The order notes that Voils had physical and mental health problems at the time of the misconduct. He was found to have violated Indiana Professional Conduct Rules 1.3, 1.16(d) and 8.1(b). The justices also noted that his punishment may have been more severe if not for the commission’s agreement to the proposed discipline.

Voils’ suspension takes effect July 12, and he will be automatically reinstated provided there are no other suspensions in effect. Justice Steven David did not participate.

Shane E. Beal, of Grant County, has been indefinitely suspended in seven separate causes for noncooperation, per a May 30 order. In each of the cases, Beal was ordered to show cause within 10 days, but has still not cooperated in three of the causes. He has responded adequately to the Disciplinary Commission regarding three other causes and responded falsely to the show cause order in the remaining case.

The court also granted the commission’s request that he reimburse the costs in six of the cases in the amount of $512.22 per case.•

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  1. What is the one thing the Hoosier legal status quo hates more than a whistleblower? A lawyer whistleblower taking on the system man to man. That must never be rewarded, must always, always, always be punished, lest the whole rotten tree be felled.

  2. I want to post this to keep this tread alive and hope more of David's former clients might come forward. In my case, this coward of a man represented me from June 2014 for a couple of months before I fired him. I knew something was wrong when he blatantly lied about what he had advised me in my contentious and unfortunate divorce trial. His impact on the proceedings cast a very long shadow and continues to impact me after a lengthy 19 month divorce. I would join a class action suit.

  3. The dispute in LB Indiana regarding lake front property rights is typical of most beach communities along our Great Lakes. Simply put, communication to non owners when visiting the lakefront would be beneficial. The Great Lakes are designated navigational waters (including shorelines). The high-water mark signifies the area one is able to navigate. This means you can walk, run, skip, etc. along the shores. You can't however loiter, camp, sunbath in front of someones property. Informational signs may be helpful to owners and visitors. Our Great Lakes are a treasure that should be enjoyed by all. PS We should all be concerned that the Long Beach, Indiana community is on septic systems.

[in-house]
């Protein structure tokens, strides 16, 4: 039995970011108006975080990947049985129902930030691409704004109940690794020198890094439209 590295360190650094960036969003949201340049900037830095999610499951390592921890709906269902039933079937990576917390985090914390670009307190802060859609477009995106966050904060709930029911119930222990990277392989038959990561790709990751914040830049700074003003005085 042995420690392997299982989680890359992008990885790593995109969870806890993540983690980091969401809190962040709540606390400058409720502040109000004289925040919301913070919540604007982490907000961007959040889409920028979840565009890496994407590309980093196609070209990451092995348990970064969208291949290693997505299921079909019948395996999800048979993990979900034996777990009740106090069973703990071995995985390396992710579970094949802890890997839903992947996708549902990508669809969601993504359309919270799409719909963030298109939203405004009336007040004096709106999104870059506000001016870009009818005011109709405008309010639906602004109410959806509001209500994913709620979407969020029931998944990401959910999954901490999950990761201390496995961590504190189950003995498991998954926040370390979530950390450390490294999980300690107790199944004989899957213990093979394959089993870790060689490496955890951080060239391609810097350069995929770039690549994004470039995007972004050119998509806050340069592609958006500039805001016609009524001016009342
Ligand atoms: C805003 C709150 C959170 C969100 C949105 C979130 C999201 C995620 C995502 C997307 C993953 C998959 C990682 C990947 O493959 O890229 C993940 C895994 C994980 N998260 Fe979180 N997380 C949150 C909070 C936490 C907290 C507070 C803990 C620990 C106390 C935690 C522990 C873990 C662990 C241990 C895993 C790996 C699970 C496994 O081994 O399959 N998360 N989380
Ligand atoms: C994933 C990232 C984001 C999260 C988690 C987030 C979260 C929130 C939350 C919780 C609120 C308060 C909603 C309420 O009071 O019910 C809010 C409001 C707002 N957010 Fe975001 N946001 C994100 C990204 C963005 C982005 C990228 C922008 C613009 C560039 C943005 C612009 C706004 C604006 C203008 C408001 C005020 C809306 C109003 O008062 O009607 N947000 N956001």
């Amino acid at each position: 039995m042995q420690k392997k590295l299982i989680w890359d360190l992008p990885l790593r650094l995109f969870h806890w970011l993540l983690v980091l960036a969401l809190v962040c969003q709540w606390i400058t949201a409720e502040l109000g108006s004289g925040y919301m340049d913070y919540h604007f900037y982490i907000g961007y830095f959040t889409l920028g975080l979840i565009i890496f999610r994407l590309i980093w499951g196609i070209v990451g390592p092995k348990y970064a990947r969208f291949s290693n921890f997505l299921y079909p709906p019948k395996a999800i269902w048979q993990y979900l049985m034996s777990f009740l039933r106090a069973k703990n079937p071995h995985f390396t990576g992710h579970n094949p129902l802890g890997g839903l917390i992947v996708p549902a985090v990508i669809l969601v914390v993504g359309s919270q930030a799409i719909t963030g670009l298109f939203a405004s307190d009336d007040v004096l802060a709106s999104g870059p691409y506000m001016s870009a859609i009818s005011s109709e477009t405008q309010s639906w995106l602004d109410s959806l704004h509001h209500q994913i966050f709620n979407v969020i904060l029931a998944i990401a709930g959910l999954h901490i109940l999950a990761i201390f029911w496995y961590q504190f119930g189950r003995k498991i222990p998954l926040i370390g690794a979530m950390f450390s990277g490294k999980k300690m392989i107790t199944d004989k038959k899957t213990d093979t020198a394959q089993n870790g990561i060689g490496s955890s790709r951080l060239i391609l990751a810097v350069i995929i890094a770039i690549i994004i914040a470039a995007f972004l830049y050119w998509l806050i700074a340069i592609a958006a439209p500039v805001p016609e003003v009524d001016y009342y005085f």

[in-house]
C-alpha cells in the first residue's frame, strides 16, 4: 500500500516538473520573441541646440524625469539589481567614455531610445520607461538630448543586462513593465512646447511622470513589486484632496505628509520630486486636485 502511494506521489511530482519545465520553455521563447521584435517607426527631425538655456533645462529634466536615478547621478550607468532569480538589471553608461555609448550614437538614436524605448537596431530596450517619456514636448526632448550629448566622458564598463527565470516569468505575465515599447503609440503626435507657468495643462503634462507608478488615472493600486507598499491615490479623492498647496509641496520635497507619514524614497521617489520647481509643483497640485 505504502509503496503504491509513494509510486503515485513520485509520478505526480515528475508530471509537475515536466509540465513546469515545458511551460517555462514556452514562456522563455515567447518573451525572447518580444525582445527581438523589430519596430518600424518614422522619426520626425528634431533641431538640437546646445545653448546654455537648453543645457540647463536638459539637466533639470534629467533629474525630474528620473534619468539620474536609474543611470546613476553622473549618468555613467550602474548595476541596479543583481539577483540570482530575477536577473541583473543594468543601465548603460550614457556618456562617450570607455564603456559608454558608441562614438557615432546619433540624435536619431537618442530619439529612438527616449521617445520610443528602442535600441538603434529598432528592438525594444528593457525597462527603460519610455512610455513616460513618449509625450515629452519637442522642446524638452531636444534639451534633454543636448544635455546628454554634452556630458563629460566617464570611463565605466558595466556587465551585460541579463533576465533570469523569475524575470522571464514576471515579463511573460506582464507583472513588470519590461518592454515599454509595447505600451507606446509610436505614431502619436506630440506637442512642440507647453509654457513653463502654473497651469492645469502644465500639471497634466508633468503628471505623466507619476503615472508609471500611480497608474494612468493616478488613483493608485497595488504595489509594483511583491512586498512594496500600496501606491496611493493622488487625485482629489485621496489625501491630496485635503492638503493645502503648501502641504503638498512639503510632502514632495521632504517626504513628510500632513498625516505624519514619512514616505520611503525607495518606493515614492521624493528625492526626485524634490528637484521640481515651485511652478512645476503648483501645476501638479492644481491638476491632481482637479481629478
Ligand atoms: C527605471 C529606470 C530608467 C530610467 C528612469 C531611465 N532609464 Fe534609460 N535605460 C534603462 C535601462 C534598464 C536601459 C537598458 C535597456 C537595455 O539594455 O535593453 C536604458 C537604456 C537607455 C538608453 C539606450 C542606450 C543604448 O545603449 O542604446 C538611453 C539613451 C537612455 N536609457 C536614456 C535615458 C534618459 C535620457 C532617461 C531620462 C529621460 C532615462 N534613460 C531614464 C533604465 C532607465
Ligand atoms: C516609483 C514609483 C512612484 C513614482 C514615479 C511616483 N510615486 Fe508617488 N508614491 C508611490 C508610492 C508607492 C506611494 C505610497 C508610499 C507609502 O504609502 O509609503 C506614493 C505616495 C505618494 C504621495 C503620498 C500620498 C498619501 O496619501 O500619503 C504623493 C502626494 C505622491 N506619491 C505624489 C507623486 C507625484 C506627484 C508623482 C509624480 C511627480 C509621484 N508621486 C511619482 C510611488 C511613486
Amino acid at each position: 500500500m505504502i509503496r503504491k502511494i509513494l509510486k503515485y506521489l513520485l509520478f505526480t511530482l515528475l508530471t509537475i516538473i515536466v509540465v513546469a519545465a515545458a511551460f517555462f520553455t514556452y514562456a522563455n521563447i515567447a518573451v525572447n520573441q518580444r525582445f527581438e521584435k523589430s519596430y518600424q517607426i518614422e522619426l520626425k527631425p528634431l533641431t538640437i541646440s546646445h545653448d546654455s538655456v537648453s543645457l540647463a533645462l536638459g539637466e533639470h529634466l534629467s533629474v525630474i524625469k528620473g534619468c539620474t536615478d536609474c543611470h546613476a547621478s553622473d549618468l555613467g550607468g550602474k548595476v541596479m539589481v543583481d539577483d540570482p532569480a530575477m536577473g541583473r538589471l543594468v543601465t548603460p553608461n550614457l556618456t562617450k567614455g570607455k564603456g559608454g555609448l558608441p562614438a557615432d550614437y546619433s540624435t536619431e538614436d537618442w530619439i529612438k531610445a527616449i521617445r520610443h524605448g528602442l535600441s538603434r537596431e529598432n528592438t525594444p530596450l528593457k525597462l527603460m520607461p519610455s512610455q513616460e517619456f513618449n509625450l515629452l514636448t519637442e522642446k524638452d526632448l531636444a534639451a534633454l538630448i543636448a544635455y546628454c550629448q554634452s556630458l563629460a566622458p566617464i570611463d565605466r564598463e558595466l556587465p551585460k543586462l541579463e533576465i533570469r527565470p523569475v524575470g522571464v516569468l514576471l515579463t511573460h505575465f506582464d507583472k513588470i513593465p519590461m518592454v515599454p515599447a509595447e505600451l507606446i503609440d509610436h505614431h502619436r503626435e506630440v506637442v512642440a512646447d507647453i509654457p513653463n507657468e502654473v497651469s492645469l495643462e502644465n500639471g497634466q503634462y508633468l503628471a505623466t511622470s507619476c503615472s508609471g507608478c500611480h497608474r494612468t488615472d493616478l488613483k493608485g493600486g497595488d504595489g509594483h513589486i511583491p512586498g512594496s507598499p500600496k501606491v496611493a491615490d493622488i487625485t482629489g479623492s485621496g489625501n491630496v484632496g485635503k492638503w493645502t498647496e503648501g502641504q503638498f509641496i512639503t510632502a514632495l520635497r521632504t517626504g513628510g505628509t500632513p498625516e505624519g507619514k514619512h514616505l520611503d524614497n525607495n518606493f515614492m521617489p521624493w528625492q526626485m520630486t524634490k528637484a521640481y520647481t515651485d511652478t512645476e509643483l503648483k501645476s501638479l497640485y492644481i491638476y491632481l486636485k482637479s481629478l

4. Dear Fan, let me help you correct the title to your post. "ACLU is [Left] most of the time" will render it accurate. Just google it if you doubt that I am, err, "right" about this: "By the mid-1930s, Roger Nash Baldwin had carved out a well-established reputation as America’s foremost civil libertarian. He was, at the same time, one of the nation’s leading figures in left-of-center circles. Founder and long time director of the American Civil Liberties Union, Baldwin was a firm Popular Fronter who believed that forces on the left side of the political spectrum should unite to ward off the threat posed by right-wing aggressors and to advance progressive causes. Baldwin’s expansive civil liberties perspective, coupled with his determined belief in the need for sweeping socioeconomic change, sometimes resulted in contradictory and controversial pronouncements. That made him something of a lightning rod for those who painted the ACLU with a red brush." http://www.harvardsquarelibrary.org/biographies/roger-baldwin-2/ "[George Soros underwrites the ACLU' which It supports open borders, has rushed to the defense of suspected terrorists and their abettors, and appointed former New Left terrorist Bernardine Dohrn to its Advisory Board." http://www.discoverthenetworks.org/viewSubCategory.asp?id=1237 "The creation of non-profit law firms ushered in an era of progressive public interest firms modeled after already established like the National Association for the Advancement of Colored People ("NAACP") and the American Civil Liberties Union ("ACLU") to advance progressive causes from the environmental protection to consumer advocacy." https://en.wikipedia.org/wiki/Cause_lawyering

  5. Mr. Foltz: Your comment that the ACLU is "one of the most wicked and evil organizations in existence today" clearly shows you have no real understanding of what the ACLU does for Americans. The fact that the state is paying out so much in legal fees to the ACLU is clear evidence the ACLU is doing something right, defending all of us from laws that are unconstitutional. The ACLU is the single largest advocacy group for the US Constitution. Every single citizen of the United States owes some level of debt to the ACLU for defending our rights.